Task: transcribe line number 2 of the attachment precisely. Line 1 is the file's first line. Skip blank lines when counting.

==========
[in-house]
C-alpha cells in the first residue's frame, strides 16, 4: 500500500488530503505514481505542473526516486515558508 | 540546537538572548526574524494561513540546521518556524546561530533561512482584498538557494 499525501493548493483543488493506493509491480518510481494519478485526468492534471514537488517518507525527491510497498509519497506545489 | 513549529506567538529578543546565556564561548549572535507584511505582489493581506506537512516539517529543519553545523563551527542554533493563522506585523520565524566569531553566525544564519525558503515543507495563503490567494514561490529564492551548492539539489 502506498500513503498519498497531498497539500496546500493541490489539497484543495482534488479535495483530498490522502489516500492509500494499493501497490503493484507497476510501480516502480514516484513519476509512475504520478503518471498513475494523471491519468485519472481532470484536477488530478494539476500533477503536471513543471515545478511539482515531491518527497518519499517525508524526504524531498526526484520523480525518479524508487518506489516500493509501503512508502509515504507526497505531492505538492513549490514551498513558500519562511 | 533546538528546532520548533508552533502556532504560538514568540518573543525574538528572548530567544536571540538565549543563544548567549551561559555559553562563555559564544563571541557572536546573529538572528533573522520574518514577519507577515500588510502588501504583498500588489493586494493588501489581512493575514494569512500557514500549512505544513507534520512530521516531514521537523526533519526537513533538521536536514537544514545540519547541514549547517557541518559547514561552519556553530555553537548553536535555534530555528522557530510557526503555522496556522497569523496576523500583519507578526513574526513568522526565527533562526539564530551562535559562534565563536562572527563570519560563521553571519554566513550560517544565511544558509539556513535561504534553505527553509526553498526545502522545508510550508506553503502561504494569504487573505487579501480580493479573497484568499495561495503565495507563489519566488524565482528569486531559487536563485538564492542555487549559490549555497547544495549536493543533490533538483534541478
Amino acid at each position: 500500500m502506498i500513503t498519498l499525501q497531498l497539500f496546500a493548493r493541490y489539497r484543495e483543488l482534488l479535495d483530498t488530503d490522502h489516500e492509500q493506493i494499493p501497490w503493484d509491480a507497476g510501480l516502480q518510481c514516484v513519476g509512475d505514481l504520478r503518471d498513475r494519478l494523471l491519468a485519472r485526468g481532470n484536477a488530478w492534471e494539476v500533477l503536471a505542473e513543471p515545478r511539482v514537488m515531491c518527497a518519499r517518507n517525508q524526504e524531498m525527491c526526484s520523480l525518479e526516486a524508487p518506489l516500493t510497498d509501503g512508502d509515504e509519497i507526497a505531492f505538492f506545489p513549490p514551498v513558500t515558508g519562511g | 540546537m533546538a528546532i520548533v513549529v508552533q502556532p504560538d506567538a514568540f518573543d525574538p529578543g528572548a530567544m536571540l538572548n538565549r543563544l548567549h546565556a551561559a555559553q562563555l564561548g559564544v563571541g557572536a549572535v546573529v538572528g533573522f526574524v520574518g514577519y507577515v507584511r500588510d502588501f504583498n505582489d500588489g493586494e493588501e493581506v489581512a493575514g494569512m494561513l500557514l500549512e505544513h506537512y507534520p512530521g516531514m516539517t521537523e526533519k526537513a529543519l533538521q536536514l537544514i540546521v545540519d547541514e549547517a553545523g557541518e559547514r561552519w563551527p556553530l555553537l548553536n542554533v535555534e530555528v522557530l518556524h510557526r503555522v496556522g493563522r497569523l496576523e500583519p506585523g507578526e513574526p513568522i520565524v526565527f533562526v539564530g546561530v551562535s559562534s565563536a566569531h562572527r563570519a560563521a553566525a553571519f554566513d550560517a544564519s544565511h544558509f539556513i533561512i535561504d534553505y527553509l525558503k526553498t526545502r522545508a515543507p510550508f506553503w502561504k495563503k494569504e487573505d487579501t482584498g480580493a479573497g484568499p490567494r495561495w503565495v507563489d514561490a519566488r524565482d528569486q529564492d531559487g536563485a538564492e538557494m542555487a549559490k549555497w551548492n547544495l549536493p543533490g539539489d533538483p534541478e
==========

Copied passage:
C-alpha cells in the first residue's frame, strides 16, 4: 500500500488530503505514481505542473526516486515558508 | 540546537538572548526574524494561513540546521518556524546561530533561512482584498538557494 499525501493548493483543488493506493509491480518510481494519478485526468492534471514537488517518507525527491510497498509519497506545489 | 513549529506567538529578543546565556564561548549572535507584511505582489493581506506537512516539517529543519553545523563551527542554533493563522506585523520565524566569531553566525544564519525558503515543507495563503490567494514561490529564492551548492539539489 502506498500513503498519498497531498497539500496546500493541490489539497484543495482534488479535495483530498490522502489516500492509500494499493501497490503493484507497476510501480516502480514516484513519476509512475504520478503518471498513475494523471491519468485519472481532470484536477488530478494539476500533477503536471513543471515545478511539482515531491518527497518519499517525508524526504524531498526526484520523480525518479524508487518506489516500493509501503512508502509515504507526497505531492505538492513549490514551498513558500519562511 | 533546538528546532520548533508552533502556532504560538514568540518573543525574538528572548530567544536571540538565549543563544548567549551561559555559553562563555559564544563571541557572536546573529538572528533573522520574518514577519507577515500588510502588501504583498500588489493586494493588501489581512493575514494569512500557514500549512505544513507534520512530521516531514521537523526533519526537513533538521536536514537544514545540519547541514549547517557541518559547514561552519556553530555553537548553536535555534530555528522557530510557526503555522496556522497569523496576523500583519507578526513574526513568522526565527533562526539564530551562535559562534565563536562572527563570519560563521553571519554566513550560517544565511544558509539556513535561504534553505527553509526553498526545502522545508510550508506553503502561504494569504487573505487579501480580493479573497484568499495561495503565495507563489519566488524565482528569486531559487536563485538564492542555487549559490549555497547544495549536493543533490533538483534541478